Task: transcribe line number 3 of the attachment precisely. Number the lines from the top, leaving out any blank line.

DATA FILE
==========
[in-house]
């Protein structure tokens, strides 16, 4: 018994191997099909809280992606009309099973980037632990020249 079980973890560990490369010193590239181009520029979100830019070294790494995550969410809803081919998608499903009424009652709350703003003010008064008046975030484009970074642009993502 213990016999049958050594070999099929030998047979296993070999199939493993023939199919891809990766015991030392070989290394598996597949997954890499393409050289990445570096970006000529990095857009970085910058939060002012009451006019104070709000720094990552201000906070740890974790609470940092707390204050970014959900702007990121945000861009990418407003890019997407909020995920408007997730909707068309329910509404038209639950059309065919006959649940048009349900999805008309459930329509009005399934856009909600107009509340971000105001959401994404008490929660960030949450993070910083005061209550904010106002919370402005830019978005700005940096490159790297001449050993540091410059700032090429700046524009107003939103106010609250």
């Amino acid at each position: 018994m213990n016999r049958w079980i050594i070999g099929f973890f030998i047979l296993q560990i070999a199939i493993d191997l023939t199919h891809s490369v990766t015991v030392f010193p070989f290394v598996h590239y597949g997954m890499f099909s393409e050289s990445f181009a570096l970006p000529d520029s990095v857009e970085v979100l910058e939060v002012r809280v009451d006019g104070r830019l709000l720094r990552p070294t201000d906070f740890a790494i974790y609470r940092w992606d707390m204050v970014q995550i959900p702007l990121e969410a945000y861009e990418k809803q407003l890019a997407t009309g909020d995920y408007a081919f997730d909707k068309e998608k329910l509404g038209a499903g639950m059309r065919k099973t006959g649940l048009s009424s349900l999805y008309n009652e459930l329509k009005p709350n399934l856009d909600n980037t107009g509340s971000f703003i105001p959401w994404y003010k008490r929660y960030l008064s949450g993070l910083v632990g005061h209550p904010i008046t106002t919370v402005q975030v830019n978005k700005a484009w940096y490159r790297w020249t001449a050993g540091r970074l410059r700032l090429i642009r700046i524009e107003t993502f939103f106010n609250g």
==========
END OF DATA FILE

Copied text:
């Amino acid at each position: 018994m213990n016999r049958w079980i050594i070999g099929f973890f030998i047979l296993q560990i070999a199939i493993d191997l023939t199919h891809s490369v990766t015991v030392f010193p070989f290394v598996h590239y597949g997954m890499f099909s393409e050289s990445f181009a570096l970006p000529d520029s990095v857009e970085v979100l910058e939060v002012r809280v009451d006019g104070r830019l709000l720094r990552p070294t201000d906070f740890a790494i974790y609470r940092w992606d707390m204050v970014q995550i959900p702007l990121e969410a945000y861009e990418k809803q407003l890019a997407t009309g909020d995920y408007a081919f997730d909707k068309e998608k329910l509404g038209a499903g639950m059309r065919k099973t006959g649940l048009s009424s349900l999805y008309n009652e459930l329509k009005p709350n399934l856009d909600n980037t107009g509340s971000f703003i105001p959401w994404y003010k008490r929660y960030l008064s949450g993070l910083v632990g005061h209550p904010i008046t106002t919370v402005q975030v830019n978005k700005a484009w940096y490159r790297w020249t001449a050993g540091r970074l410059r700032l090429i642009r700046i524009e107003t993502f939103f106010n609250g």